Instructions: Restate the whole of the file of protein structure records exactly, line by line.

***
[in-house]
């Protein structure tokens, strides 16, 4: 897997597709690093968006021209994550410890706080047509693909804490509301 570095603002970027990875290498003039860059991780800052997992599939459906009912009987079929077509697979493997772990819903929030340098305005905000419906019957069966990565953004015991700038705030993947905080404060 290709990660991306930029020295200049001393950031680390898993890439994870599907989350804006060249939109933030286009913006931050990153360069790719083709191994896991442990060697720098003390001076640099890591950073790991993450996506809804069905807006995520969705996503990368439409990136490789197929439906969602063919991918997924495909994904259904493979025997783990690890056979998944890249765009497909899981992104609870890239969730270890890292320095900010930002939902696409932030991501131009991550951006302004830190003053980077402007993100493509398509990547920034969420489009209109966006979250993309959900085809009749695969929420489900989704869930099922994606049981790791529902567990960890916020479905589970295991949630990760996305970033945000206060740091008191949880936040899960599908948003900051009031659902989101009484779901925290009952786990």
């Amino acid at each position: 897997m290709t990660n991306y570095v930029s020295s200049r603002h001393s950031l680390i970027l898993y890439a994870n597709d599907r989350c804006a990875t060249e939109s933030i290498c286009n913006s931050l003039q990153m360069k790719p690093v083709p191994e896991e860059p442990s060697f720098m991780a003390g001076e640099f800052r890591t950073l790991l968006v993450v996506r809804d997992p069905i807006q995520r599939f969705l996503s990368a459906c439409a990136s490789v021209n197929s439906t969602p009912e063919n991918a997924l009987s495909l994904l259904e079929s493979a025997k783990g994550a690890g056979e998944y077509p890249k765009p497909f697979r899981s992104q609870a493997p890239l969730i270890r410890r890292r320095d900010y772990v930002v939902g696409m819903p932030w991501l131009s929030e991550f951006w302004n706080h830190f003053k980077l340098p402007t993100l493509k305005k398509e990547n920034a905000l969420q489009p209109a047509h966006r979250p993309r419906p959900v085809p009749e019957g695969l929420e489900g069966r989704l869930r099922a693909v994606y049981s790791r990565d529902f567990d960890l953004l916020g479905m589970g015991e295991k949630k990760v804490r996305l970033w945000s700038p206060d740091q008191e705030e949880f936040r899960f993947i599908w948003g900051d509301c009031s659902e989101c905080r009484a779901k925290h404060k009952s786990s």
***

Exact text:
[in-house]
């Protein structure tokens, strides 16, 4: 897997597709690093968006021209994550410890706080047509693909804490509301 570095603002970027990875290498003039860059991780800052997992599939459906009912009987079929077509697979493997772990819903929030340098305005905000419906019957069966990565953004015991700038705030993947905080404060 290709990660991306930029020295200049001393950031680390898993890439994870599907989350804006060249939109933030286009913006931050990153360069790719083709191994896991442990060697720098003390001076640099890591950073790991993450996506809804069905807006995520969705996503990368439409990136490789197929439906969602063919991918997924495909994904259904493979025997783990690890056979998944890249765009497909899981992104609870890239969730270890890292320095900010930002939902696409932030991501131009991550951006302004830190003053980077402007993100493509398509990547920034969420489009209109966006979250993309959900085809009749695969929420489900989704869930099922994606049981790791529902567990960890916020479905589970295991949630990760996305970033945000206060740091008191949880936040899960599908948003900051009031659902989101009484779901925290009952786990």
């Amino acid at each position: 897997m290709t990660n991306y570095v930029s020295s200049r603002h001393s950031l680390i970027l898993y890439a994870n597709d599907r989350c804006a990875t060249e939109s933030i290498c286009n913006s931050l003039q990153m360069k790719p690093v083709p191994e896991e860059p442990s060697f720098m991780a003390g001076e640099f800052r890591t950073l790991l968006v993450v996506r809804d997992p069905i807006q995520r599939f969705l996503s990368a459906c439409a990136s490789v021209n197929s439906t969602p009912e063919n991918a997924l009987s495909l994904l259904e079929s493979a025997k783990g994550a690890g056979e998944y077509p890249k765009p497909f697979r899981s992104q609870a493997p890239l969730i270890r410890r890292r320095d900010y772990v930002v939902g696409m819903p932030w991501l131009s929030e991550f951006w302004n706080h830190f003053k980077l340098p402007t993100l493509k305005k398509e990547n920034a905000l969420q489009p209109a047509h966006r979250p993309r419906p959900v085809p009749e019957g695969l929420e489900g069966r989704l869930r099922a693909v994606y049981s790791r990565d529902f567990d960890l953004l916020g479905m589970g015991e295991k949630k990760v804490r996305l970033w945000s700038p206060d740091q008191e705030e949880f936040r899960f993947i599908w948003g900051d509301c009031s659902e989101c905080r009484a779901k925290h404060k009952s786990s």